A second reason for establishing documented policies and procedures is to clearly define and communicate company standards and expectations.  What standards must be met to become an employee at your company?  How do you expect employees to behave and perform while performing their job duties?  What behaviors are critical to them being successful as an employee of your organization?  A company's documented policies and procedures define a commitment of behavior by the organization and a standard of behavior for all employees.  It establishes a clear expectation of behavior.  It specifically expresses the intent of the organization in implementing the policies; it defines accountability for managing and maintaining adherence to the policies; and it defines clear expectations of performance and penalties for failure to meet performance standards.  It also defines the minimum qualifications and skills required to meet performance standards, and whether knowledge and skills must be attained previous to hire or will be provided through training after hire.  Consequences of poor behavior and not meeting standards will be clearly defined.  These consequences can incorporate the company's philosophy on how often any individual may fall below required standards and what the company will do each time this happens.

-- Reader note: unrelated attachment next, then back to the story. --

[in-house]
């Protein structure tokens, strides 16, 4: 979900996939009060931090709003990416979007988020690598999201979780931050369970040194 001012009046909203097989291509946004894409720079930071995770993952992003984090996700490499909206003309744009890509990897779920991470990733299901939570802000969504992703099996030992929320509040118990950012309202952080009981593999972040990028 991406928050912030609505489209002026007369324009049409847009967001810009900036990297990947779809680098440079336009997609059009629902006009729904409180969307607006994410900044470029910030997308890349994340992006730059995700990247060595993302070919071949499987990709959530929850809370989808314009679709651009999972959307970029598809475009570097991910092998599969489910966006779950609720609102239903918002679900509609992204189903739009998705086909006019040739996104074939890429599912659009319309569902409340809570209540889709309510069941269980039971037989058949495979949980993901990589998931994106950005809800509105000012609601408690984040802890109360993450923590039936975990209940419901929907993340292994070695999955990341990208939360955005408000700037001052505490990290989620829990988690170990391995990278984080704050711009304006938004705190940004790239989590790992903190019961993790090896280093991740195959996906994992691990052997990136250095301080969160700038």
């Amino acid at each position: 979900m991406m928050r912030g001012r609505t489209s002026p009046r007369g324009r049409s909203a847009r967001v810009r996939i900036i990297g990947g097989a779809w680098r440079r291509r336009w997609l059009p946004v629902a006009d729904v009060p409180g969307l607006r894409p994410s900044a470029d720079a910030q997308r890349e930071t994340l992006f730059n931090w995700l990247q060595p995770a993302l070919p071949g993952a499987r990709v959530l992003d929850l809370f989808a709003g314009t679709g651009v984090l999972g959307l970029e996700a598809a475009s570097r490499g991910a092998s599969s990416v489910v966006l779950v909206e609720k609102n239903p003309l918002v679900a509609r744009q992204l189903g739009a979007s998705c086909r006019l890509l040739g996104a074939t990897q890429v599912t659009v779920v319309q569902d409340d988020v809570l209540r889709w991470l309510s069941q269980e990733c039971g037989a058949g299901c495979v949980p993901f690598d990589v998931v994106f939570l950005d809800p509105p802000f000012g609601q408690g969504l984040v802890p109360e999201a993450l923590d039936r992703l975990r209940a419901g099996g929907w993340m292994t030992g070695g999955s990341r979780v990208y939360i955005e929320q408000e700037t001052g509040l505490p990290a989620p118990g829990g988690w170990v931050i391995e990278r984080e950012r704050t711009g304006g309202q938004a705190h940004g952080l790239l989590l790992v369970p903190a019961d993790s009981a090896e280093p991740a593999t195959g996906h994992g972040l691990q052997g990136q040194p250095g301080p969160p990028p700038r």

Third, documented policies and procedures will insure a consistent management process in critical areas.  While you may know how to handle each situation and your standard process to follow, does everyone else at your company?  What if you were at an important meeting and unreachable and an unusual situation arose - would whoever was left in charge know how to handle it?  What if a key person in your company left and had to be replaced - would you be able to maintain consistency through the processes that person was responsible for without any documentation of how to proceed?  How do you manage your employees?